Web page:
Abstract | April 5, 2022

Clinical Conundrum: A Rare Case of Osteomyelitis Posing as Metastatic Disease

Presenting Author: Natalie Weiss, BA, BS, MD, MBA Student, 4th Year, Tulane University School of Medicine, New Orleans, LA

Coauthors: Nicholas Ottaiano, BS, Medical Student, 4th Year, Tulane University School of Medicine; Nicholas Klempf, BBA, Medical Student, 3rd Year, Tulane University School of Medicine; Kendra Harris, MD, MSc, Chair, Department of Radiation Oncology, Tulane Medical System

Learning Objectives

  1. Understand that chronic osteomyelitis is becoming more prevalent with increased rates of predisposing factors, including diabetes mellitus and peripheral vascular disease;
  2. Examine the use and limitations of FDG-PET imaging, and consider several potential diagnoses in patients with enhancing bone lesions seen on FDG-PET;
  3. Describe testing methods used to identify sources of bone lesions.

Introduction: Symptoms of chronic osteomyelitis are difficult to recognize, with non-specific pain being the most common finding.[1] Fluorodeoxyglucose positron emission tomography (FDG-PET) imaging has been found to have the highest diagnostic accuracy for confirming or excluding chronic osteomyelitis in a patient.[2] FDG-PET imaging is also the most commonly-used imaging modality for detection of cancer metastasis, representing more than 90% of current oncologic PET scans.[3] FDG uptake is increased in both tumor cells and sites of infection/inflammation due to increased metabolism of glucose. FDG-PET alone cannot reliably differentiate between the two.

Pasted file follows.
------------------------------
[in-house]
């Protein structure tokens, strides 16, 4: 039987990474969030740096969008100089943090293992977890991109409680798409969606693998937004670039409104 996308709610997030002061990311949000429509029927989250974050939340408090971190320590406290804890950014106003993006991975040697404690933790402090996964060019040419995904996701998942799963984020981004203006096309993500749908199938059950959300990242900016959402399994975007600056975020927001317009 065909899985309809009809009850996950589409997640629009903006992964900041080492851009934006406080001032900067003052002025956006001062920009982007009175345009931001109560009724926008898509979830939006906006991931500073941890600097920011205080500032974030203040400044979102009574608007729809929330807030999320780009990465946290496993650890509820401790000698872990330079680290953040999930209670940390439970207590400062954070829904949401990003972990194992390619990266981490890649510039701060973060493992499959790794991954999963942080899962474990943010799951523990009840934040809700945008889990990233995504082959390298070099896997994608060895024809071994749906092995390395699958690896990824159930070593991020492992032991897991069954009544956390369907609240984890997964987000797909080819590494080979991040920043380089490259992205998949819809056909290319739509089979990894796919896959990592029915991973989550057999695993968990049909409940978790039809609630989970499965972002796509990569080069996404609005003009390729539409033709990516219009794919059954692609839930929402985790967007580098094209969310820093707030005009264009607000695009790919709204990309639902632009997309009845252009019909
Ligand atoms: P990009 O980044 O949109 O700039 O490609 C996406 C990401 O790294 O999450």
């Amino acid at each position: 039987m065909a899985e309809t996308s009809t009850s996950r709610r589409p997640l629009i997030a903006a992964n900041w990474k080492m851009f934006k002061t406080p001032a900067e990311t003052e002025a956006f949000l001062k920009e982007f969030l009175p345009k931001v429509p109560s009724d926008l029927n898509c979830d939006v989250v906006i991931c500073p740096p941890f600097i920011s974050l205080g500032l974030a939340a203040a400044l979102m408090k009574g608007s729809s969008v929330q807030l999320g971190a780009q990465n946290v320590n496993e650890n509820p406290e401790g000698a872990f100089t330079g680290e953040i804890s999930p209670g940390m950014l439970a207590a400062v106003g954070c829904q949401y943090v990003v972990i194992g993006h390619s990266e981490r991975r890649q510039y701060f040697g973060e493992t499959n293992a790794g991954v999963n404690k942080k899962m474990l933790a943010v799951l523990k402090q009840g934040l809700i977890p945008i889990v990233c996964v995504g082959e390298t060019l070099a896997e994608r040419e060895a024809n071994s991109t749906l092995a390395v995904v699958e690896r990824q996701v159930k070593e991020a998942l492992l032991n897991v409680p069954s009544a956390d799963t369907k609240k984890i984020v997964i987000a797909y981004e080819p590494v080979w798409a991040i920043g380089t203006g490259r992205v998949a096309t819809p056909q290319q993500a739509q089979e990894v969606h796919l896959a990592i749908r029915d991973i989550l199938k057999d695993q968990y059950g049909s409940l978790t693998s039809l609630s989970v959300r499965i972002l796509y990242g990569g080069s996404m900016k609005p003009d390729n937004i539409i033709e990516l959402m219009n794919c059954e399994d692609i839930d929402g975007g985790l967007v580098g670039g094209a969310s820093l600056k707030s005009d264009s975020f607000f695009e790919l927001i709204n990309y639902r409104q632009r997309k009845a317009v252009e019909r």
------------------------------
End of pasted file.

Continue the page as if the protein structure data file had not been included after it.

Case Presentation: A 64-year-old male with a longstanding history of tobacco use presented to the emergency department with a one month history of a large lateral neck mass and associated discomfort. He was found to have a 1.0 x 0.9 x 0.8 cm lesion involving the piriform sinus on CT imaging. A panendoscopy and biopsy were subsequently performed, demonstrating moderately differentiated, p16-negative squamous cell carcinoma (SCC) of the left tongue base. A PET/CT revealed three FDG-PETavid bone lesions of indeterminate etiology. One lesion, at the level of L1, was concerning for a small volume of epidural expansion; the patient was therefore scheduled for palliative radiotherapy of T12-L2 to 30 Gray in 10 fractions. Biopsy of another lesion, within the pelvis, was scheduled for the same day as initiation of radiotherapy.

Final/Working Diagnosis: Bony metastasis vs. chronic osteomyelitis.

Management, Outcome, and Follow-up: Biopsy of the pelvis unexpectedly revealed chronic osteomyelitis without organisms present. No source of infection was found despite exhaustive workup. After a first cycle of cisplatin and 5-FU chemotherapy, the patient’s neck mass had almost entirely resolved. The patient completed a full course of chemoradiotherapy. Surveillance PET showed resolution of uptake in the neck and oropharynx several months later.

This patient received radiation to his osteomyelitic lesion. We posit the question: What effect does ratiotherapy have on chronic osteomyelitis? And, how can we mitigate risk to our patients?

References and Resources:

  1. Hatzenbuehler J, Pulling TJ. Diagnosis and Management of Osteomyelitis. Am Fam Physician. 2011;84(9):1027-1033.
  2. Termaat MF, Raijmakers PG, Scholten HJ, Bakker FC, Patka P, Haarman HJ. The accuracy of diagnostic imaging for the assessment of chronic osteomyelitis: a systematic review and meta-analysis. J Bone Joint Surg Am. 2005;87(11):2464-2471.
  3. Zhu A, Lee D, Shim H. Metabolic PET Imaging in Cancer Detection and Therapy Response. Semin Oncol. 2011;38(1):55-69. doi: 10.1053/j.seminoncol.2010.11.012. Published 2011 Feb. Accessed 20 Jul 2021.
  4. Kwee TC, de Klerk JMH, Nix M, Heggelman BGF, Dubois SV, Adams HJA. Benign Bone Conditions that May Be FDG-avid and Mimic Malignancy. Semin Nucl Med. 2017;47(4):322-351. doi: 10.1053/j.semnuclmed.2017.02.004. Published 2017 Jul. Accessed 20 Jul 2021.